A welcome participant

A year ago, just months after the Wexford fall that left him wheelchair-bound, Robbie McNamara was a welcome visitor to Ballybrit.

Incredibly, he returns tonight as an active participant once again. He made a sensational start to his training career at Cork, so don't be surprised if he makes an impact here as well.

The odd fairytale

We should never take for granted the patronage of the likes of Michael O'Leary, JP McManus or Alan and Ann Potts, but that doesn't mean that we can't at the same time hope for a bit of romance.

In recent years, the elite have hoovered up the huge spoils now up for grabs in the Plate and Hurdle, and you have to go back to 2009 to find the last Plate winner (Ballyholland) not associated with one or other of the game's heavyweights.

The Hurdle bedlam of Moon Dice, Rebel Fitz and Missunited is a little fresher in the memory, but a similar Goliath-slaying feat would be welcome.


Notwithstanding the above aspiration, the increased quality of horse on duty at the festival is a welcome development.

The array of future stars to grace Ballybrit in recent years is phenomenal, be it the likes of Legatissimo on the Flat or Road To Riches over jumps. That such a tight, undulating track has become synonymous as a destination for future Grade One performers is a testament to the groundsmen at Galway.

For many, the pros now outweigh the cons, which wasn't always the case.

An emerging champion?

This time last year, Jack Kennedy had only been riding on the track a matter of months.

The former pony racing champion's prodigious status was already well established when he guided Clondaw Warrior to victory in the Friday feature for a certain WP Mullins, and his star has continued to soar skyward since.

Right now, the 17-year-old is nine clear in the jump jockeys' championship. Sure, it is early yet, but it would be a brave man that backs against him being crowned champion, however long it takes.

'Reel' keeps O'Brien on course for British title

Aidan O'Brien and Ryan Moore combined to secure the Ballydoyle incumbent his fourth King George VI & QE Stakes success with the heavily-backed Highland Reel.

In both of his previous Group One triumphs, the 13/8 favourite had been ridden aggressively, and a return to positive tactics were again the key to glory at Ascot.

It was a poor edition of a once-definitive middle-distance championship race, and Highland Reel was probably the best horse in the race regardless of the strategy deployed.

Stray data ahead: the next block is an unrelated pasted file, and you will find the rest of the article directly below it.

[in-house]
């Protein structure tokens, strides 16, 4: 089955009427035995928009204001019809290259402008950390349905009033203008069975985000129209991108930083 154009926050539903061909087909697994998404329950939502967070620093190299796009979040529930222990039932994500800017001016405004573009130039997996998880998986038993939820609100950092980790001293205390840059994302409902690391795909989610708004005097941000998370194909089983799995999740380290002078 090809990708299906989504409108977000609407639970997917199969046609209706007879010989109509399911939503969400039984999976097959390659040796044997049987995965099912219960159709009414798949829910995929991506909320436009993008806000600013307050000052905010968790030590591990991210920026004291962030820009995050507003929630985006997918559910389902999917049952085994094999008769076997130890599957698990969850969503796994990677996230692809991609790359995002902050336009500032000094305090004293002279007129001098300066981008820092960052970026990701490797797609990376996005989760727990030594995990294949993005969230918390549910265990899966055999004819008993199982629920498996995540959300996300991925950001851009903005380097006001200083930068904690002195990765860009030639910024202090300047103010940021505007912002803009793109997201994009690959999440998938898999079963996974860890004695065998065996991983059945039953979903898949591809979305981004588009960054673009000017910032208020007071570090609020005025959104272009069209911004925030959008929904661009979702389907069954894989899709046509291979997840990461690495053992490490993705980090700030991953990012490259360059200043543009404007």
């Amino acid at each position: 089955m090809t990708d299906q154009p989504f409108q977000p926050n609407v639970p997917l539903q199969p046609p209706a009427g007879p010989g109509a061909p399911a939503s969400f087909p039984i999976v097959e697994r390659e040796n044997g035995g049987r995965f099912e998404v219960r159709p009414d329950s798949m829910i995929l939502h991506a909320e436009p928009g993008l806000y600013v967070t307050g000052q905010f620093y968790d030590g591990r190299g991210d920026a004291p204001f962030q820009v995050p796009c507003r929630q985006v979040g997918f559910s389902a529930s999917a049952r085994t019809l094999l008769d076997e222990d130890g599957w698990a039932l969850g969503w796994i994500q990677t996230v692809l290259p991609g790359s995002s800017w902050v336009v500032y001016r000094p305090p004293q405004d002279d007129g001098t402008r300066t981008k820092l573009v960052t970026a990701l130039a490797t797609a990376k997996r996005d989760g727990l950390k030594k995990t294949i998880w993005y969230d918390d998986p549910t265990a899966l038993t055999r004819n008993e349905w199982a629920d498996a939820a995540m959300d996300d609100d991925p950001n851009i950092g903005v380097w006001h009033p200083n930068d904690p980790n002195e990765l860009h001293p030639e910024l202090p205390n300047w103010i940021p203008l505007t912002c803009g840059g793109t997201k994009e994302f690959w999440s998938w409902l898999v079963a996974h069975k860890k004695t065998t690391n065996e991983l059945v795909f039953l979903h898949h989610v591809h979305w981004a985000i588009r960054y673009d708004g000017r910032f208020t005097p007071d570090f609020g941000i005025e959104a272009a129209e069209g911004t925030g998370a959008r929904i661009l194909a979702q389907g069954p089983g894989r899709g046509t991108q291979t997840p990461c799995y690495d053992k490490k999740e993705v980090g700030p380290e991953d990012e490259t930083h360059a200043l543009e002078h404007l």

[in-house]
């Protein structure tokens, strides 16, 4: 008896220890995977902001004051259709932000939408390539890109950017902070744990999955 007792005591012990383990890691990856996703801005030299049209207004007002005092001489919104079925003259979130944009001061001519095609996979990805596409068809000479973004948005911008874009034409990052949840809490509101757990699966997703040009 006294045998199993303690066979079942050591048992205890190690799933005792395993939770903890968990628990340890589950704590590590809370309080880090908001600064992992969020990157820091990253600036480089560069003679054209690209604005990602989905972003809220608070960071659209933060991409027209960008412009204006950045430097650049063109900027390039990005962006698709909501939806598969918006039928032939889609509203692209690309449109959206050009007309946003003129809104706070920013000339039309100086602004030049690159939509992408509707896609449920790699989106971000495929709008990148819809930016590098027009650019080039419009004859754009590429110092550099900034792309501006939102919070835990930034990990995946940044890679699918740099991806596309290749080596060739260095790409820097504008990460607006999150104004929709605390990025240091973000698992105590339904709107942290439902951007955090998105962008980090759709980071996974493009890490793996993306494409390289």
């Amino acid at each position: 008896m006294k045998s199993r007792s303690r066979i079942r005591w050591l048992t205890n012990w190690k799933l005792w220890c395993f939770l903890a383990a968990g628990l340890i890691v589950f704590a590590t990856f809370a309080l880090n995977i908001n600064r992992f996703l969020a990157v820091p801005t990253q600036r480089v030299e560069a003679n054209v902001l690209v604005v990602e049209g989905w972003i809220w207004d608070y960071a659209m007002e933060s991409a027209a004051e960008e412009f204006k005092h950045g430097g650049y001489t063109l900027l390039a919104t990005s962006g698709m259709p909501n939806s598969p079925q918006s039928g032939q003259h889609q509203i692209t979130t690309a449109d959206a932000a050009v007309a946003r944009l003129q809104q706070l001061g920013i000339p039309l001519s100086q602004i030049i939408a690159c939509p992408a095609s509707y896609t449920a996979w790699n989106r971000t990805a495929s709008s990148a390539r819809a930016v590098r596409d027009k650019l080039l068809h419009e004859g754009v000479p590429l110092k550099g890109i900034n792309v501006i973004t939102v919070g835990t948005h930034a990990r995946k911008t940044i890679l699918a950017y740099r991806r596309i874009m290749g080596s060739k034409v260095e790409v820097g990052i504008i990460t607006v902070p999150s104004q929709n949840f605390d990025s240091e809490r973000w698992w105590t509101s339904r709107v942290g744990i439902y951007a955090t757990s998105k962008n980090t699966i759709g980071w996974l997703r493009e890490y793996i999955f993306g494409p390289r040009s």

However, while the exceptional Moore deserved all the plaudits in executing another perfectly nuanced big-race steer, in the circumstances it was surprising to see him gifted such an easy lead.

Wings Of Desire didn't have the gears to chase when Frankie Dettori realised what was happening, but the Derby fourth fared best of the rest, keeping on to be second.

He and the winner, which could have the Breeders' Cup as its long-term target, will have something to offer in similar events in the months ahead, but the race lacked any real depth.

The win was Moore's 30th at the highest level for O'Brien, leaving him just one behind the trainer's son Joseph on the list of the stable's most successful Group One-winning riders.

Only Mick Kinane and Johnny Murtagh precede O'Brien on the roll of honour, but Moore could also do so by the end of the week.

At Goodwood, which gets under way tomorrow, his marquee mounts for O'Brien will include the likes of The Gurkha and Minding, so it could be another prolific few days for the elite firm.

Highland Reel's win will also go a long way to ensuring O'Brien of his fifth trainers' title in Britain, a distinction that he last achieved in 2008.

The £689,000 prize took his running tally to £3.8m, with a yawning £2m gap back to John Gosden on £1.8m. That's pretty much game over - in July.

Tweet of the weekend

Féilim MacAnIomaire


Yes Galway! Now us single lads won't have to compete with the footballers or the hurlers for the shift during race week. #GAA #GalvClare

This heartfelt contribution by one of the members of the Paddy Power marketing team explains itself. A rising tide lifts all boats.

Numbers Game

€1.9m Record prize fund up for grabs over the course of the next seven days at Galway, with Thursday's Guinness Galway Hurdle still the most valuable jumps race in the calendar at €300,000.